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AAOM Member Highlight: Kentaro Ikeda

Kentaro Ikeda, DDS

How did you decide to enter the profession?

As a child, I always wanted to become a physician to help patients affected by various medical conditions. My father is a pediatric dentist specializing in special needs dentistry. I volunteered to help in a symposium he organized on the topic of Congenital Insensitivity to Pain with Anhidrosis (CIPA), a condition that profoundly affects oral health. I realized through this experience how difficult it is for patients with debilitating chronic ailments to find a dentist/oral healthcare provider and address their oral health concerns. There were many physicians at the symposium trying to help patients, but very few dentists were there. At that point, I decided to follow in my father’s footsteps and become a dentist. My ultimate goal was to help medically complex patients find a dental home and gain better access to oral healthcare.

What made you decide to become a member of AAOM?

After I graduated dental school in Japan, I sought further training to expand my knowledge on the more medical aspects of dentistry. When I was a dental student, I remembered hearing about oral lesions in patients living with HIV, and I volunteered at an international AIDS conference in Japan. I reached out to some of the US-based oral medicine specialists who spoke at the conference and enrolled in an oral medicine internship at the University of Pennsylvania. This was my first exposure to the AAOM and its members and I ended up joining the Academy soon after.  For a while, I was not a very active member. After completing my oral medicine residency program at Carolinas Medical Center and working as a junior faculty at the East Carolina University, I started to both appreciate and become more active at the Academy. Developing a professional network and the supportive collegial interactions through the AAOM and its annual meetings were invaluable to my growth and career in oral medicine.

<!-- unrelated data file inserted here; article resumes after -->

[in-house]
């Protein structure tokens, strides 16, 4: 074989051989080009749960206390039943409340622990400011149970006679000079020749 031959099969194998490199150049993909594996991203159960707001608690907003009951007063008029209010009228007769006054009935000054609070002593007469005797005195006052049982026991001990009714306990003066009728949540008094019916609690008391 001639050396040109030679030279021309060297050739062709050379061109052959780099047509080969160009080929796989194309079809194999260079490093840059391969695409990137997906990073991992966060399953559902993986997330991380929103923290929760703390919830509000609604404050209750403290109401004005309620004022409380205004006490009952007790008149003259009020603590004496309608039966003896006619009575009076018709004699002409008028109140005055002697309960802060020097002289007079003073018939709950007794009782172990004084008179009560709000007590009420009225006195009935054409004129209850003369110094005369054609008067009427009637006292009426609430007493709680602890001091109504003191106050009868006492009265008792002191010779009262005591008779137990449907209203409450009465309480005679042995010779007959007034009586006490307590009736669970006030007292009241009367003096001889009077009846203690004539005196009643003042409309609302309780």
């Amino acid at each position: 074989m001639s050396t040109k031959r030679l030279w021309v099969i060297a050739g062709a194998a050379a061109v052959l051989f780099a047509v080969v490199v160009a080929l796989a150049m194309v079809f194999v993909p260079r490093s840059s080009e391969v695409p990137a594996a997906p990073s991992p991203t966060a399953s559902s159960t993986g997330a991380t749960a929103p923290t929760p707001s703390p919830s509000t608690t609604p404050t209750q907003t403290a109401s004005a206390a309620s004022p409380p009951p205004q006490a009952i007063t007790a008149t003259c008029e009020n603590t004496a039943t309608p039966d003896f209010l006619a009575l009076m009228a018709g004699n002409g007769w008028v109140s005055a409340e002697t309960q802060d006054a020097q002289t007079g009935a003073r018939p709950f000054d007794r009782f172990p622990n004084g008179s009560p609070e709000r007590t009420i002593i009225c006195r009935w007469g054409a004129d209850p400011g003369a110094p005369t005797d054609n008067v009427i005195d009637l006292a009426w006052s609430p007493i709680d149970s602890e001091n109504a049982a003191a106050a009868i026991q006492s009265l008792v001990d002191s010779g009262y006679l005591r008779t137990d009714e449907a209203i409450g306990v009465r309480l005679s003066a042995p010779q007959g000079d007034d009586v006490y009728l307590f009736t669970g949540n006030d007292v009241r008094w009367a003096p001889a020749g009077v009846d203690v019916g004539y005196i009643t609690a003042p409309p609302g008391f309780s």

You have become more involved with AAOM, most recently becoming Treasurer of the Academy. Why is this important to you?

My first involvement with AAOM other than just being a member was to be an abstract reviewer. A couple of years after that, I had the honor to become the chair of the Abstracts and Participation Programs Subcommittee. This has been an excellent opportunity for me to build a professional network of oral medicine colleagues not only in the US but also throughout the world. Chairing the Abstracts and Participation Programs Subcommittee has been extremely rewarding. Three years ago, I became a member of the Executive Committee of the AAOM, and more recently (2 years ago), its Treasurer. I feel fortunate to be involved with the Academy during a very exciting time for oral medicine in the US with our recent specialty recognition by the ADA. I strongly believe that this recognition will speed up the growth of oral medicine as a field, as well as the AAOM as its supporting organizational body. I am excited to be a part of the process. It would be my pleasure and honor if my involvement with the AAOM can help the field of oral medicine continue to grow as the newly recognized ADA specialty in the US.